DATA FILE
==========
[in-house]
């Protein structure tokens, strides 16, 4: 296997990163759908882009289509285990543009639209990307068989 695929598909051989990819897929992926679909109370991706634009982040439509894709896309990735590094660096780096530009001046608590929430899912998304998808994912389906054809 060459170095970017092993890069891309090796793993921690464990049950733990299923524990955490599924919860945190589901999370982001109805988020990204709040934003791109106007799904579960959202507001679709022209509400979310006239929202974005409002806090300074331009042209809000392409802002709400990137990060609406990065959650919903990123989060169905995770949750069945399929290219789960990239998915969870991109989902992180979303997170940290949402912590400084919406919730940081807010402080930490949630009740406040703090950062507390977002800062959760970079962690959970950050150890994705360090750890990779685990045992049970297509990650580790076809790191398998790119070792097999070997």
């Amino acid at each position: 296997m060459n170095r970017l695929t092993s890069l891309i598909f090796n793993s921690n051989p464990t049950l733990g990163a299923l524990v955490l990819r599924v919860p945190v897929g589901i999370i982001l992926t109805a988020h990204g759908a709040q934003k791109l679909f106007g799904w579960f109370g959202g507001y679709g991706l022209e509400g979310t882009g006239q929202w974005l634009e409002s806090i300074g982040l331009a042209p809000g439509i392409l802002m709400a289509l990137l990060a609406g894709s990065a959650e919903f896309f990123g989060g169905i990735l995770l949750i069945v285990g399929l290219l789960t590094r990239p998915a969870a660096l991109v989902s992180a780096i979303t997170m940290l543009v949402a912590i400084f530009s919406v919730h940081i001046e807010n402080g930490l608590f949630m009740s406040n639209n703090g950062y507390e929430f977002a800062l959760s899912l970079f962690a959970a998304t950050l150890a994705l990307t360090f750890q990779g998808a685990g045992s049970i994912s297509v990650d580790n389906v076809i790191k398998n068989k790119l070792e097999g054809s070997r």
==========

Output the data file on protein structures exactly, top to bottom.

[in-house]
């Protein structure tokens, strides 16, 4: 296997990163759908882009289509285990543009639209990307068989 695929598909051989990819897929992926679909109370991706634009982040439509894709896309990735590094660096780096530009001046608590929430899912998304998808994912389906054809 060459170095970017092993890069891309090796793993921690464990049950733990299923524990955490599924919860945190589901999370982001109805988020990204709040934003791109106007799904579960959202507001679709022209509400979310006239929202974005409002806090300074331009042209809000392409802002709400990137990060609406990065959650919903990123989060169905995770949750069945399929290219789960990239998915969870991109989902992180979303997170940290949402912590400084919406919730940081807010402080930490949630009740406040703090950062507390977002800062959760970079962690959970950050150890994705360090750890990779685990045992049970297509990650580790076809790191398998790119070792097999070997």
């Amino acid at each position: 296997m060459n170095r970017l695929t092993s890069l891309i598909f090796n793993s921690n051989p464990t049950l733990g990163a299923l524990v955490l990819r599924v919860p945190v897929g589901i999370i982001l992926t109805a988020h990204g759908a709040q934003k791109l679909f106007g799904w579960f109370g959202g507001y679709g991706l022209e509400g979310t882009g006239q929202w974005l634009e409002s806090i300074g982040l331009a042209p809000g439509i392409l802002m709400a289509l990137l990060a609406g894709s990065a959650e919903f896309f990123g989060g169905i990735l995770l949750i069945v285990g399929l290219l789960t590094r990239p998915a969870a660096l991109v989902s992180a780096i979303t997170m940290l543009v949402a912590i400084f530009s919406v919730h940081i001046e807010n402080g930490l608590f949630m009740s406040n639209n703090g950062y507390e929430f977002a800062l959760s899912l970079f962690a959970a998304t950050l150890a994705l990307t360090f750890q990779g998808a685990g045992s049970i994912s297509v990650d580790n389906v076809i790191k398998n068989k790119l070792e097999g054809s070997r």